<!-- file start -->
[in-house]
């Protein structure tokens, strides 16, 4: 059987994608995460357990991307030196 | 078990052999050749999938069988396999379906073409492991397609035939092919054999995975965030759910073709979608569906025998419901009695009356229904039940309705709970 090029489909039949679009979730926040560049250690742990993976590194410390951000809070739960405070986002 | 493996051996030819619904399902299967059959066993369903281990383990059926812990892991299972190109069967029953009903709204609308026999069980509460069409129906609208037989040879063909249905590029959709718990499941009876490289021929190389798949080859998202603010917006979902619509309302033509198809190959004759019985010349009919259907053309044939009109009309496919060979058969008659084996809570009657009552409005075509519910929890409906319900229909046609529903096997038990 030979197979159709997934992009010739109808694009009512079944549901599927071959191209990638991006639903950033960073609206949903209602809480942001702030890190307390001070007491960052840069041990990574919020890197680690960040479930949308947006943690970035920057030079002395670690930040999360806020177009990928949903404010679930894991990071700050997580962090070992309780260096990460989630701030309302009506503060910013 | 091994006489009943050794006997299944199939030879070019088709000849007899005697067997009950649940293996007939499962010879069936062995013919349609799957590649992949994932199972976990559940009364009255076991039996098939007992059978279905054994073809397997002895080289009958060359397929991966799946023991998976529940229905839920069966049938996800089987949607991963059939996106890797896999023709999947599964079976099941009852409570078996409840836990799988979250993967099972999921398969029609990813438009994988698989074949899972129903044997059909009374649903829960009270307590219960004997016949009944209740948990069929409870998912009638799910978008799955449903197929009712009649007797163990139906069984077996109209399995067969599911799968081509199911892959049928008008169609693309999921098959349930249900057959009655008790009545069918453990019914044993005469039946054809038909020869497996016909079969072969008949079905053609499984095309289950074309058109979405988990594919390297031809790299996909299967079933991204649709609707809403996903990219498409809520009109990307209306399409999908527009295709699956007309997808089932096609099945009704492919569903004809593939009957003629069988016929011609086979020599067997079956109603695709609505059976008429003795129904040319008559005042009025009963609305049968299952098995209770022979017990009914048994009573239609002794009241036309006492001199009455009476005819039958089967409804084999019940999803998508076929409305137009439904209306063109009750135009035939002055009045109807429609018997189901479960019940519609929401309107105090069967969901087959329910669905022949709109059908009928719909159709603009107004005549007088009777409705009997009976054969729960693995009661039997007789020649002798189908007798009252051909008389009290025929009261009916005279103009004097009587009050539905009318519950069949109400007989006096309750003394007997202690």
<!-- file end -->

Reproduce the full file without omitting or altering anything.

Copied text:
[in-house]
């Protein structure tokens, strides 16, 4: 059987994608995460357990991307030196 | 078990052999050749999938069988396999379906073409492991397609035939092919054999995975965030759910073709979608569906025998419901009695009356229904039940309705709970 090029489909039949679009979730926040560049250690742990993976590194410390951000809070739960405070986002 | 493996051996030819619904399902299967059959066993369903281990383990059926812990892991299972190109069967029953009903709204609308026999069980509460069409129906609208037989040879063909249905590029959709718990499941009876490289021929190389798949080859998202603010917006979902619509309302033509198809190959004759019985010349009919259907053309044939009109009309496919060979058969008659084996809570009657009552409005075509519910929890409906319900229909046609529903096997038990 030979197979159709997934992009010739109808694009009512079944549901599927071959191209990638991006639903950033960073609206949903209602809480942001702030890190307390001070007491960052840069041990990574919020890197680690960040479930949308947006943690970035920057030079002395670690930040999360806020177009990928949903404010679930894991990071700050997580962090070992309780260096990460989630701030309302009506503060910013 | 091994006489009943050794006997299944199939030879070019088709000849007899005697067997009950649940293996007939499962010879069936062995013919349609799957590649992949994932199972976990559940009364009255076991039996098939007992059978279905054994073809397997002895080289009958060359397929991966799946023991998976529940229905839920069966049938996800089987949607991963059939996106890797896999023709999947599964079976099941009852409570078996409840836990799988979250993967099972999921398969029609990813438009994988698989074949899972129903044997059909009374649903829960009270307590219960004997016949009944209740948990069929409870998912009638799910978008799955449903197929009712009649007797163990139906069984077996109209399995067969599911799968081509199911892959049928008008169609693309999921098959349930249900057959009655008790009545069918453990019914044993005469039946054809038909020869497996016909079969072969008949079905053609499984095309289950074309058109979405988990594919390297031809790299996909299967079933991204649709609707809403996903990219498409809520009109990307209306399409999908527009295709699956007309997808089932096609099945009704492919569903004809593939009957003629069988016929011609086979020599067997079956109603695709609505059976008429003795129904040319008559005042009025009963609305049968299952098995209770022979017990009914048994009573239609002794009241036309006492001199009455009476005819039958089967409804084999019940999803998508076929409305137009439904209306063109009750135009035939002055009045109807429609018997189901479960019940519609929401309107105090069967969901087959329910669905022949709109059908009928719909159709603009107004005549007088009777409705009997009976054969729960693995009661039997007789020649002798189908007798009252051909008389009290025929009261009916005279103009004097009587009050539905009318519950069949109400007989006096309750003394007997202690």